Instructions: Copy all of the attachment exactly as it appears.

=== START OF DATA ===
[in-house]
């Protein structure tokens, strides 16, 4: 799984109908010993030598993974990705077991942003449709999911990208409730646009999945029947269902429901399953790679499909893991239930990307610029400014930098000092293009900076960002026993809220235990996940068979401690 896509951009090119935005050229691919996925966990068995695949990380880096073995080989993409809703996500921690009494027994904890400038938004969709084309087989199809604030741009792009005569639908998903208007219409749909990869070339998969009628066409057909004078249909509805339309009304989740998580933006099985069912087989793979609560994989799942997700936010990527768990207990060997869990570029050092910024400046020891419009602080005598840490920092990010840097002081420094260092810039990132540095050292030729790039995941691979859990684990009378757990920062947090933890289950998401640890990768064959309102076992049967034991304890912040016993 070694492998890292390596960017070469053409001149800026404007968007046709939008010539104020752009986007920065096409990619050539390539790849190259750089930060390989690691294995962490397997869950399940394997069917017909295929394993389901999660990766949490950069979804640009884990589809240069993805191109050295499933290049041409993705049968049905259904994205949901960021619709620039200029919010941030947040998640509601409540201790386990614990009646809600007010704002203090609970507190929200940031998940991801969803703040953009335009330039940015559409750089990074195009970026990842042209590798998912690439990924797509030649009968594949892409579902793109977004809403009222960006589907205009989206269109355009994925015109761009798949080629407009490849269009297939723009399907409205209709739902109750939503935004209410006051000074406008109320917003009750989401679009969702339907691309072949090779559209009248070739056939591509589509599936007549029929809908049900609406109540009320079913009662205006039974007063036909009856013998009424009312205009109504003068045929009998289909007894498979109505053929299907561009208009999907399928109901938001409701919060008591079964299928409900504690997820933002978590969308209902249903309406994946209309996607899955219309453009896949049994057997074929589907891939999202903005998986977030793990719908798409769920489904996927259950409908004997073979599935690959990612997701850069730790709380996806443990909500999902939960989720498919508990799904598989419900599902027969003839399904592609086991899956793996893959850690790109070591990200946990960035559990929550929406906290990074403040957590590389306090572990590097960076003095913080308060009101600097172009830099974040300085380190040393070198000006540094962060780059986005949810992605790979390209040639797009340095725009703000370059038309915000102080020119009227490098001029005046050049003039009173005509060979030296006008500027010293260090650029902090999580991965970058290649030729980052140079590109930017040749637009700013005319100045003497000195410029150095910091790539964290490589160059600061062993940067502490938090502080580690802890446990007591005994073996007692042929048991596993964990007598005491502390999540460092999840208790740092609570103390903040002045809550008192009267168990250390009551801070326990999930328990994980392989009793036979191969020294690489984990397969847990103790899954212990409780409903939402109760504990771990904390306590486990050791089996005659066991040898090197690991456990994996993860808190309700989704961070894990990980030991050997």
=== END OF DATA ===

[in-house]
């Protein structure tokens, strides 16, 4: 799984109908010993030598993974990705077991942003449709999911990208409730646009999945029947269902429901399953790679499909893991239930990307610029400014930098000092293009900076960002026993809220235990996940068979401690 896509951009090119935005050229691919996925966990068995695949990380880096073995080989993409809703996500921690009494027994904890400038938004969709084309087989199809604030741009792009005569639908998903208007219409749909990869070339998969009628066409057909004078249909509805339309009304989740998580933006099985069912087989793979609560994989799942997700936010990527768990207990060997869990570029050092910024400046020891419009602080005598840490920092990010840097002081420094260092810039990132540095050292030729790039995941691979859990684990009378757990920062947090933890289950998401640890990768064959309102076992049967034991304890912040016993 070694492998890292390596960017070469053409001149800026404007968007046709939008010539104020752009986007920065096409990619050539390539790849190259750089930060390989690691294995962490397997869950399940394997069917017909295929394993389901999660990766949490950069979804640009884990589809240069993805191109050295499933290049041409993705049968049905259904994205949901960021619709620039200029919010941030947040998640509601409540201790386990614990009646809600007010704002203090609970507190929200940031998940991801969803703040953009335009330039940015559409750089990074195009970026990842042209590798998912690439990924797509030649009968594949892409579902793109977004809403009222960006589907205009989206269109355009994925015109761009798949080629407009490849269009297939723009399907409205209709739902109750939503935004209410006051000074406008109320917003009750989401679009969702339907691309072949090779559209009248070739056939591509589509599936007549029929809908049900609406109540009320079913009662205006039974007063036909009856013998009424009312205009109504003068045929009998289909007894498979109505053929299907561009208009999907399928109901938001409701919060008591079964299928409900504690997820933002978590969308209902249903309406994946209309996607899955219309453009896949049994057997074929589907891939999202903005998986977030793990719908798409769920489904996927259950409908004997073979599935690959990612997701850069730790709380996806443990909500999902939960989720498919508990799904598989419900599902027969003839399904592609086991899956793996893959850690790109070591990200946990960035559990929550929406906290990074403040957590590389306090572990590097960076003095913080308060009101600097172009830099974040300085380190040393070198000006540094962060780059986005949810992605790979390209040639797009340095725009703000370059038309915000102080020119009227490098001029005046050049003039009173005509060979030296006008500027010293260090650029902090999580991965970058290649030729980052140079590109930017040749637009700013005319100045003497000195410029150095910091790539964290490589160059600061062993940067502490938090502080580690802890446990007591005994073996007692042929048991596993964990007598005491502390999540460092999840208790740092609570103390903040002045809550008192009267168990250390009551801070326990999930328990994980392989009793036979191969020294690489984990397969847990103790899954212990409780409903939402109760504990771990904390306590486990050791089996005659066991040898090197690991456990994996993860808190309700989704961070894990990980030991050997």